The triangle OMN has vertices on the axes with whole number co-ordinates. How many points with whole number coordinates are there on the hypotenuse MN?

Can you mark 4 points on a flat surface so that there are only two different distances between them?

If you can copy a network without lifting your pen off the paper and without drawing any line twice, then it is traversable. Decide which of these diagrams are traversable.

Can you find a rule which connects consecutive triangular numbers?

Points P, Q, R and S each divide the sides AB, BC, CD and DA respectively in the ratio of 2 : 1. Join the points. What is the area of the parallelogram PQRS in relation to the original rectangle?

Some treasure has been hidden in a three-dimensional grid! Can you work out a strategy to find it as efficiently as possible?

Charlie and Alison have been drawing patterns on coordinate grids. Can you picture where the patterns lead?

Imagine you are suspending a cube from one vertex and allowing it to hang freely. What shape does the surface of the water make around the cube?

Can you make a tetrahedron whose faces all have the same perimeter?

This is a simple version of an ancient game played all over the world. It is also called Mancala. What tactics will increase your chances of winning?

Slide the pieces to move Khun Phaen past all the guards into the position on the right from which he can escape to freedom.

These are pictures of the sea defences at New Brighton. Can you work out what a basic shape might be in both images of the sea wall and work out a way they might fit together?

Place a red counter in the top left corner of a 4x4 array, which is covered by 14 other smaller counters, leaving a gap in the bottom right hand corner (HOME). What is the smallest number of moves. . . .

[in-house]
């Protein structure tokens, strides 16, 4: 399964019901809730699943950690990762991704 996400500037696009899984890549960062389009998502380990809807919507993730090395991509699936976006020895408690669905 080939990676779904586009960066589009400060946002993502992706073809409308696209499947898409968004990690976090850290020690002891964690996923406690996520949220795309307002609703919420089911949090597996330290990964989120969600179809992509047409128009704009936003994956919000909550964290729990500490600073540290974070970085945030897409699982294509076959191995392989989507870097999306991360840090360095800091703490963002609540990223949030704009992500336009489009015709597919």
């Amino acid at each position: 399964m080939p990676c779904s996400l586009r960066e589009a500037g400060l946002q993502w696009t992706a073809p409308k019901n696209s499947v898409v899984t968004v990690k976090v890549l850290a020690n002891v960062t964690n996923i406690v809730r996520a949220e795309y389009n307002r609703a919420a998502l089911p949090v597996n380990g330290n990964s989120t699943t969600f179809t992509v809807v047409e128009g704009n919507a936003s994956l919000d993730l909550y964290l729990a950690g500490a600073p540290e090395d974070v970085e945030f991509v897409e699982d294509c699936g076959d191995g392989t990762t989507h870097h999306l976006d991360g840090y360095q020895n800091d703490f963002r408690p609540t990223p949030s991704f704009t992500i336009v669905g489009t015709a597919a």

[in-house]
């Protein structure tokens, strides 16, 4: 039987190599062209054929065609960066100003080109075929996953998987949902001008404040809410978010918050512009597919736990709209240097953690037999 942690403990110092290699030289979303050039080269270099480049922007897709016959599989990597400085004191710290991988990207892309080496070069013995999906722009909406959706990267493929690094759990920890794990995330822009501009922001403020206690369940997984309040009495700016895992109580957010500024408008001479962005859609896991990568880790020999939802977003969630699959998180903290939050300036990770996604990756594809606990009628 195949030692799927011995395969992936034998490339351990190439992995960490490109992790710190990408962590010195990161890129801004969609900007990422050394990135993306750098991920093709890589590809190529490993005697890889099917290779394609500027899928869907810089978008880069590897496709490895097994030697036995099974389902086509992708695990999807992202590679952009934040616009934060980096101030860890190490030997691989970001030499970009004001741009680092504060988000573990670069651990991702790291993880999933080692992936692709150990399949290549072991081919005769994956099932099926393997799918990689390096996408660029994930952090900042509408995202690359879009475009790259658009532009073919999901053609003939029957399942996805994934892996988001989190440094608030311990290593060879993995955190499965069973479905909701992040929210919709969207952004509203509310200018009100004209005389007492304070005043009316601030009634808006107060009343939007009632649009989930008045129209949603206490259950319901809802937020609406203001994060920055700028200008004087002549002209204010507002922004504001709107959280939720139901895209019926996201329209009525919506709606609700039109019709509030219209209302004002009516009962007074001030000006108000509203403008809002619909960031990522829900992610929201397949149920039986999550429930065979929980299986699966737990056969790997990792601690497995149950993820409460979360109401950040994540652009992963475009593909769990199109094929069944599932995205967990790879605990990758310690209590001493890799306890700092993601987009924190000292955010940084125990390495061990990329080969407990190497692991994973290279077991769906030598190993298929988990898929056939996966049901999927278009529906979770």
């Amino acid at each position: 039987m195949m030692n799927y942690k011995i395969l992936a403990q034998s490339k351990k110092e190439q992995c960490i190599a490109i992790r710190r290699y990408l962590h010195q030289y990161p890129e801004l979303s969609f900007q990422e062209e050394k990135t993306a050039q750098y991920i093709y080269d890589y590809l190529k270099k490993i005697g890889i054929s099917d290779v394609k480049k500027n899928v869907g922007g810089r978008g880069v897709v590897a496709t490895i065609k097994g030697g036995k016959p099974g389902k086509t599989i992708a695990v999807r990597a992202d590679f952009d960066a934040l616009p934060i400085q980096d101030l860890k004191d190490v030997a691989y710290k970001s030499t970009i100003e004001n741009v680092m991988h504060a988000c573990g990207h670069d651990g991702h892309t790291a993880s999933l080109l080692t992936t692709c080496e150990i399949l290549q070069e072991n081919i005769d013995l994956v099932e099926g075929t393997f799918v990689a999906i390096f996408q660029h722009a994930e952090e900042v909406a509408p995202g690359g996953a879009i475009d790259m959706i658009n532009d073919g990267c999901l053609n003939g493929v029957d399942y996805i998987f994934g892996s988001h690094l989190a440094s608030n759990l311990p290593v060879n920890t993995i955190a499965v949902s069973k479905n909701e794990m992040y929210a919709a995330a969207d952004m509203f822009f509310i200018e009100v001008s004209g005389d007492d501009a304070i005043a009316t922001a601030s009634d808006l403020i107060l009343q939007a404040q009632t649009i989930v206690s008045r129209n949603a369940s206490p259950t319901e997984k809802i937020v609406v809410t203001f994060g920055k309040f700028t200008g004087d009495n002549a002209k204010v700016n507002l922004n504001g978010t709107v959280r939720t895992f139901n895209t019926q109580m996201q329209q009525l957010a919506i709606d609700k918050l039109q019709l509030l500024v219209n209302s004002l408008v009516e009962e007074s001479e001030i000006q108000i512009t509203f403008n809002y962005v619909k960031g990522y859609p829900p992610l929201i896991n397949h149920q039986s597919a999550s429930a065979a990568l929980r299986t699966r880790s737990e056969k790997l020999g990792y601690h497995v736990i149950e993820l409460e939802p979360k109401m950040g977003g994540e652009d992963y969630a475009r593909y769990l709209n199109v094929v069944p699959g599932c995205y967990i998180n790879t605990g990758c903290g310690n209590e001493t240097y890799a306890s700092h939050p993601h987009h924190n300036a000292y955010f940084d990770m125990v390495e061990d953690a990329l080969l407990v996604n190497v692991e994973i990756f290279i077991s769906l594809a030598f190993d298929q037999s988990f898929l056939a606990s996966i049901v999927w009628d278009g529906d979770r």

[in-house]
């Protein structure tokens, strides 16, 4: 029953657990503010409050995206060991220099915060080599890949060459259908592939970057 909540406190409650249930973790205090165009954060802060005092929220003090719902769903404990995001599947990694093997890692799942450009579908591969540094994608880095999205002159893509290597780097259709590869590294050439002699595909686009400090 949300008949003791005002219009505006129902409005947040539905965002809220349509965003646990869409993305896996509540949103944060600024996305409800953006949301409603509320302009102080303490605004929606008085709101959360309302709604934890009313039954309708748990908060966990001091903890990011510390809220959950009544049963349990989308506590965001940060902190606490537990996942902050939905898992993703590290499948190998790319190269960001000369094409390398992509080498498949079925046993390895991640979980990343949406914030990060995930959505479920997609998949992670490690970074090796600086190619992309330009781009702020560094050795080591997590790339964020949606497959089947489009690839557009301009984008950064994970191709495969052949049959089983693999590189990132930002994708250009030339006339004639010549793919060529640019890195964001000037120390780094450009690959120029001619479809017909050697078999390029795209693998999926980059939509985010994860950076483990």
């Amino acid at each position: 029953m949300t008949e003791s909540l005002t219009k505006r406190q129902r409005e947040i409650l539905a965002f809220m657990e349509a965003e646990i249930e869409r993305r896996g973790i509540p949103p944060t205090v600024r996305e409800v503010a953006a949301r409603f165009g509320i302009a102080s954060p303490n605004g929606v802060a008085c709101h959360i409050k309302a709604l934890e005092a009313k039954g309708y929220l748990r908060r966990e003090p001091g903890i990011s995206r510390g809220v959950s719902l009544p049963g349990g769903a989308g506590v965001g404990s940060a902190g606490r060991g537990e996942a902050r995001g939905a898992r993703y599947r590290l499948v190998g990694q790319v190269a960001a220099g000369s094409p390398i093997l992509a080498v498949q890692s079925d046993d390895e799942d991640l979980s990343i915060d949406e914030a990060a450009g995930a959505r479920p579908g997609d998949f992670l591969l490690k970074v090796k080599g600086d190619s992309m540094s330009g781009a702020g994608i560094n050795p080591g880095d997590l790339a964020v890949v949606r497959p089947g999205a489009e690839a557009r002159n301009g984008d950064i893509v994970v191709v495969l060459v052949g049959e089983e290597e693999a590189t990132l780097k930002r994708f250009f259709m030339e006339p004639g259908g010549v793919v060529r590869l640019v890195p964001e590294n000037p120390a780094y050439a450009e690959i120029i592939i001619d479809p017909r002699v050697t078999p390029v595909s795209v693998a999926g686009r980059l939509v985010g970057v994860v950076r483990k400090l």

An irregular tetrahedron has two opposite sides the same length a and the line joining their midpoints is perpendicular to these two edges and is of length b. What is the volume of the tetrahedron?

Show that among the interior angles of a convex polygon there cannot be more than three acute angles.

This problem is about investigating whether it is possible to start at one vertex of a platonic solid and visit every other vertex once only returning to the vertex you started at.

Mathematics is the study of patterns. Studying pattern is an opportunity to observe, hypothesise, experiment, discover and create.

Draw some isosceles triangles with an area of $9$cm$^2$ and a vertex at (20,20). If all the vertices must have whole number coordinates, how many is it possible to draw?

An irregular tetrahedron is composed of four different triangles. Can such a tetrahedron be constructed where the side lengths are 4, 5, 6, 7, 8 and 9 units of length?

Imagine starting with one yellow cube and covering it all over with a single layer of red cubes, and then covering that cube with a layer of blue cubes. How many red and blue cubes would you need?

What 3D shapes occur in nature. How efficiently can you pack these shapes together?

Some students have been working out the number of strands needed for different sizes of cable. Can you make sense of their solutions?

Can you find a way of representing these arrangements of balls?

We are given a regular icosahedron having three red vertices. Show that it has a vertex that has at least two red neighbours.

What is the shape of wrapping paper that you would need to completely wrap this model?